Common sense plays a role in the basics of understanding AutoIt... If you're lacking in that, do us all a favor, and step away from the computer.

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FrenchTroll

In french (sorry i cant resist -puisqu'on se dirige tout droit vers un dialogue de sourd-) : Le terme "propriété intellectuelle" semble totalement vous échapper...pourtant il a une valeur en droit bien supérieur à toutes vos règles, "help", ou pseudo-clauses rédigées par-ci par-là.

J'ai une formation en droit, je sais de quoi je parle :) (conseils donnés gratuitement...comprenne qui pourra)

Edited by FrenchTroll

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Paulie

In french (sorry i cant resist -puisqu'on se dirige tout droit vers un dialogue de sourd-) : Le terme "propriété intellectuelle" semble totalement vous échapper...pourtant il a une valeur en droit bien supérieur à toutes vos règles, "help", ou pseudo-clauses rédigées par-ci par-là.

J'ai une formation en droit, je sais de quoi je parle :) (conseils donnés gratuitement...comprenne qui pourra)

Ok, I don't speak french, but Translators do...

Since one directs oneself all right towards a dialog of deaf one-) : The term "intellectual property" seems totally you to escape. ..pourtant it has a value in well superior right to all your rules, "help", or pseudo-clauses composed by here by there.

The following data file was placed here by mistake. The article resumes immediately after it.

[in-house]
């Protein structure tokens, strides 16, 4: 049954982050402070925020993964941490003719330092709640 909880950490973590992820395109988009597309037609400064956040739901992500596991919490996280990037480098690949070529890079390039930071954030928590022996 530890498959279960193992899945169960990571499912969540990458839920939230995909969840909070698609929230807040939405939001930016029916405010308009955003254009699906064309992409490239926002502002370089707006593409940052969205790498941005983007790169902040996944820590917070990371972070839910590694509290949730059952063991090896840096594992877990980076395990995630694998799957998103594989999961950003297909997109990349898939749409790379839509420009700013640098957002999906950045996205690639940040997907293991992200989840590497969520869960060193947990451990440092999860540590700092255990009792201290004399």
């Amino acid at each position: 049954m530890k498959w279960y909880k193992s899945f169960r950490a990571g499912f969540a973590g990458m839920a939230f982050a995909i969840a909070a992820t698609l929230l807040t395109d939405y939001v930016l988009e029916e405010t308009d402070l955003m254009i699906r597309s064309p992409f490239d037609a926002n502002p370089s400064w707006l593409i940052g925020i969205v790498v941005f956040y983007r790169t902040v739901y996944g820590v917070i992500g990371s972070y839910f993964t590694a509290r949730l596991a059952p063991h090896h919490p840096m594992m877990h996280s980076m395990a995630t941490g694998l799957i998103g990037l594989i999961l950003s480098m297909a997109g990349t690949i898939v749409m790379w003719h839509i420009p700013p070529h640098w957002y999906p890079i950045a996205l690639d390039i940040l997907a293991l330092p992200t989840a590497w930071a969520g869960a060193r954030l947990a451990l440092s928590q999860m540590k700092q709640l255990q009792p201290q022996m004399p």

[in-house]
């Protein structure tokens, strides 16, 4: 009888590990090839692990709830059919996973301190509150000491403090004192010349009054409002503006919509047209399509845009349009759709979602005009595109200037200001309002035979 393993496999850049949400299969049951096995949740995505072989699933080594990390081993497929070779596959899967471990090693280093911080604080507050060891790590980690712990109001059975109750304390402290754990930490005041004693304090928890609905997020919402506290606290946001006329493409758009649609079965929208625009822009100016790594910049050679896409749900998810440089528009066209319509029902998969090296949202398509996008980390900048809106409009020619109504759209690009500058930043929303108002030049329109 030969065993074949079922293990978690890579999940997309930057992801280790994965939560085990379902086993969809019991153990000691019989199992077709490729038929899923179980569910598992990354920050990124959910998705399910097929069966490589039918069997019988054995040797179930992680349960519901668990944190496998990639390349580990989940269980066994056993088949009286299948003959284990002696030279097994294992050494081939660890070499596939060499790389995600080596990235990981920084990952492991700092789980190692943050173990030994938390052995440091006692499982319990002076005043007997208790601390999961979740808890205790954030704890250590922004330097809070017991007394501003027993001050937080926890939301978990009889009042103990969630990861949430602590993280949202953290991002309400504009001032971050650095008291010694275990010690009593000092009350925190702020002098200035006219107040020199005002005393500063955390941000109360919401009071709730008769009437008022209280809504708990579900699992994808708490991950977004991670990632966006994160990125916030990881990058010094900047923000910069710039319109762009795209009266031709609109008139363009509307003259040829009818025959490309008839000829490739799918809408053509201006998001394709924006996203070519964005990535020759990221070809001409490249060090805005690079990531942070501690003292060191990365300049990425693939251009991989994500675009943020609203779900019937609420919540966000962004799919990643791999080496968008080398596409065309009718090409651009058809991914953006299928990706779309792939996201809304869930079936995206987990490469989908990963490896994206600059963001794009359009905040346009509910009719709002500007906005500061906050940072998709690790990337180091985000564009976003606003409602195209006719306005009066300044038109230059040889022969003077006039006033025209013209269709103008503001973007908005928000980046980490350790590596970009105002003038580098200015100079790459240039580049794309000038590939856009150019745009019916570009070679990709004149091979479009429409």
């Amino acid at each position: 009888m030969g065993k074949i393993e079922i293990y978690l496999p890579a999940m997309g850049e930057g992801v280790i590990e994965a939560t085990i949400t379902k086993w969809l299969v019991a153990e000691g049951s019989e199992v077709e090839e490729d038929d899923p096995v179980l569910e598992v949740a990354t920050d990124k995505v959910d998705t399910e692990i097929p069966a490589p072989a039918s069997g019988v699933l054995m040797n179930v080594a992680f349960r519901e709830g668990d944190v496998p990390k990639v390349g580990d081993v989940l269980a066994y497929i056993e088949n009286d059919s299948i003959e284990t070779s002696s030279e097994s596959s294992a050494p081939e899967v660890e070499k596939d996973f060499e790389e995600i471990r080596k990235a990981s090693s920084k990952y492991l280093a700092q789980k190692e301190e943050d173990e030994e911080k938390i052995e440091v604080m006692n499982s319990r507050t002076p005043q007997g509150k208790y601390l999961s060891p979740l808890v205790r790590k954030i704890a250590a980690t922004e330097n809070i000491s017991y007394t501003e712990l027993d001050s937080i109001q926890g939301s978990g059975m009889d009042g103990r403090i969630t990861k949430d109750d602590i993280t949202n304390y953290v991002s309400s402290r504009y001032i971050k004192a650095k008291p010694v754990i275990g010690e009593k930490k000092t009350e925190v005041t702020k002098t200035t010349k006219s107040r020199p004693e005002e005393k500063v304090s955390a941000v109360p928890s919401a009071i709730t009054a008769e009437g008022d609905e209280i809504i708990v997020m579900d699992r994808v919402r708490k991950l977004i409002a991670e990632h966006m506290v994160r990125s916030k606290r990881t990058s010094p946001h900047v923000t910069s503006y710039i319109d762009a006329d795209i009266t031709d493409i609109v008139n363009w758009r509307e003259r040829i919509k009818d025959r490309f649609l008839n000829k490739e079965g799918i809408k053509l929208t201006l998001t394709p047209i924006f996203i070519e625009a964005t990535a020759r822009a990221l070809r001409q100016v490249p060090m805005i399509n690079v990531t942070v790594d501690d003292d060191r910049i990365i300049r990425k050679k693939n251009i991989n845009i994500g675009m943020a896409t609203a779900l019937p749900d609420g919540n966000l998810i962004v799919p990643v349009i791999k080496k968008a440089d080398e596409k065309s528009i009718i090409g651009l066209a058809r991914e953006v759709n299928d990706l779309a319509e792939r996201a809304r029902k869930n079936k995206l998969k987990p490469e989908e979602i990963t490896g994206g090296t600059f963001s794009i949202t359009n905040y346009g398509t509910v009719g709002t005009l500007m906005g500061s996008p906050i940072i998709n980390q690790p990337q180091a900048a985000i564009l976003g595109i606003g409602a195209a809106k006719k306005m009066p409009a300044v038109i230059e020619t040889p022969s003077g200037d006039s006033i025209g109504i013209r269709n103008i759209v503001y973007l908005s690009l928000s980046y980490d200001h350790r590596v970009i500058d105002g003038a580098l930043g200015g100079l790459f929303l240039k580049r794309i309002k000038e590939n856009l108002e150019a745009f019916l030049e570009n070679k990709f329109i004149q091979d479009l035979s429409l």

I have a formation in right, I know of what I speak (given counsels free. ..comprenne that will be able)

Alright, since there seems to be some miscommunication here, lets try to sort his out...

Basically, you are not allowed to reverse engineer the Autoit3.exe nor the compiled script executable that you create, because it contains the interpreter, so if you reverse engineer that, you may as well have reversed the Autoit3.exe. That message is there to inform users, such as yourself, who don't seem to bother with EULAs that it is a violation if that agreement to reverse engineer the .exe

In regards to AV companies, they don't have to reverse engineer an .exe to tell if its a virus. And even if they needed to, as an evaluating AV company with no intent of using the software, i don't believe they fall into the category of an "End User" so the EULA doesn't even apply...

Edit: Translated to french -- (online translator)

Bien, puisque il semble y avoir quelque manque de communication, laisse essayer ici de trier ceci...

Fondamentalement, vous n'êtes pas permis de renverser l'ingénieur l'Autoit3.exe ni le manuscrit compilé réalisable que vous créez, parce qu'il contient l'interprète, donc si vous renversez l'ingénieur cela, vous pourriez avoir renversé aussi l'Autoit3.exe. Ce message est là-bas d'informer des utilisateurs, tels que vous, qui ne semble pas ennuyer avec EULAs que c'est une violation si cet accord pour renverser l'ingénieur le. exe

Dans les égards compagnies AV, ils n'ont pas à renverser l'ingénieur un. exe pour dire si son un virus. Mais même s'ils ont eu besoin d'à, comme un évaluer la compagnie AV avec aucune intention d'utilisation du logiciel, je ne crois pas qu'ils appartiennent à la catégorie d'un « Utilisateur Final » si l'EULA ne s'applique pas même...

Edited by Paulie